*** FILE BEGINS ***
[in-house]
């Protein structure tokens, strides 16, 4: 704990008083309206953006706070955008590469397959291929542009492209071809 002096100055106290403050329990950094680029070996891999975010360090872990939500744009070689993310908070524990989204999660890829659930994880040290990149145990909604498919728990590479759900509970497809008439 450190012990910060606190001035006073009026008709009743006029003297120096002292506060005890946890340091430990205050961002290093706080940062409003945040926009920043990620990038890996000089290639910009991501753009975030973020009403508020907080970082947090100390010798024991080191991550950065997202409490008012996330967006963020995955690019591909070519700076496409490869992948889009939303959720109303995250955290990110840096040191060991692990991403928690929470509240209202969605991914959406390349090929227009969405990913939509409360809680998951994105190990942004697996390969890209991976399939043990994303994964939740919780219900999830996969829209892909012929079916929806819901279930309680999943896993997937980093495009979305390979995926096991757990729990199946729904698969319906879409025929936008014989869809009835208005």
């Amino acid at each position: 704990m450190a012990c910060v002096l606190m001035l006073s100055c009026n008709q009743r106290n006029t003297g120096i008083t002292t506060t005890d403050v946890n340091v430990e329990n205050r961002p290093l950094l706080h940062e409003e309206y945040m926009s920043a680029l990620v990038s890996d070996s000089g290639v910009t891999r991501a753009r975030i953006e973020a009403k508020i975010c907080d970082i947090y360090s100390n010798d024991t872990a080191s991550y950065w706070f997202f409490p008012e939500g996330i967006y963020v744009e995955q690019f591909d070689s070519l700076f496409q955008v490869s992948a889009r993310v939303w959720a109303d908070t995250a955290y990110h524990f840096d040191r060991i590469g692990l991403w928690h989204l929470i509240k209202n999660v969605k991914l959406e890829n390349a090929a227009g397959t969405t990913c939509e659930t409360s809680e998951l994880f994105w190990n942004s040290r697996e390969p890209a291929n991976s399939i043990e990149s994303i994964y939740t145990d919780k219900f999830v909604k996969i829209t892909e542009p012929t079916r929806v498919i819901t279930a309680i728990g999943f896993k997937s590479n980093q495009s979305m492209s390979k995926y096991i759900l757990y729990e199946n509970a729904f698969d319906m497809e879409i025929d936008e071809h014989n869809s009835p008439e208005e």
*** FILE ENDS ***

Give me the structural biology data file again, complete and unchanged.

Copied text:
[in-house]
């Protein structure tokens, strides 16, 4: 704990008083309206953006706070955008590469397959291929542009492209071809 002096100055106290403050329990950094680029070996891999975010360090872990939500744009070689993310908070524990989204999660890829659930994880040290990149145990909604498919728990590479759900509970497809008439 450190012990910060606190001035006073009026008709009743006029003297120096002292506060005890946890340091430990205050961002290093706080940062409003945040926009920043990620990038890996000089290639910009991501753009975030973020009403508020907080970082947090100390010798024991080191991550950065997202409490008012996330967006963020995955690019591909070519700076496409490869992948889009939303959720109303995250955290990110840096040191060991692990991403928690929470509240209202969605991914959406390349090929227009969405990913939509409360809680998951994105190990942004697996390969890209991976399939043990994303994964939740919780219900999830996969829209892909012929079916929806819901279930309680999943896993997937980093495009979305390979995926096991757990729990199946729904698969319906879409025929936008014989869809009835208005």
């Amino acid at each position: 704990m450190a012990c910060v002096l606190m001035l006073s100055c009026n008709q009743r106290n006029t003297g120096i008083t002292t506060t005890d403050v946890n340091v430990e329990n205050r961002p290093l950094l706080h940062e409003e309206y945040m926009s920043a680029l990620v990038s890996d070996s000089g290639v910009t891999r991501a753009r975030i953006e973020a009403k508020i975010c907080d970082i947090y360090s100390n010798d024991t872990a080191s991550y950065w706070f997202f409490p008012e939500g996330i967006y963020v744009e995955q690019f591909d070689s070519l700076f496409q955008v490869s992948a889009r993310v939303w959720a109303d908070t995250a955290y990110h524990f840096d040191r060991i590469g692990l991403w928690h989204l929470i509240k209202n999660v969605k991914l959406e890829n390349a090929a227009g397959t969405t990913c939509e659930t409360s809680e998951l994880f994105w190990n942004s040290r697996e390969p890209a291929n991976s399939i043990e990149s994303i994964y939740t145990d919780k219900f999830v909604k996969i829209t892909e542009p012929t079916r929806v498919i819901t279930a309680i728990g999943f896993k997937s590479n980093q495009s979305m492209s390979k995926y096991i759900l757990y729990e199946n509970a729904f698969d319906m497809e879409i025929d936008e071809h014989n869809s009835p008439e208005e």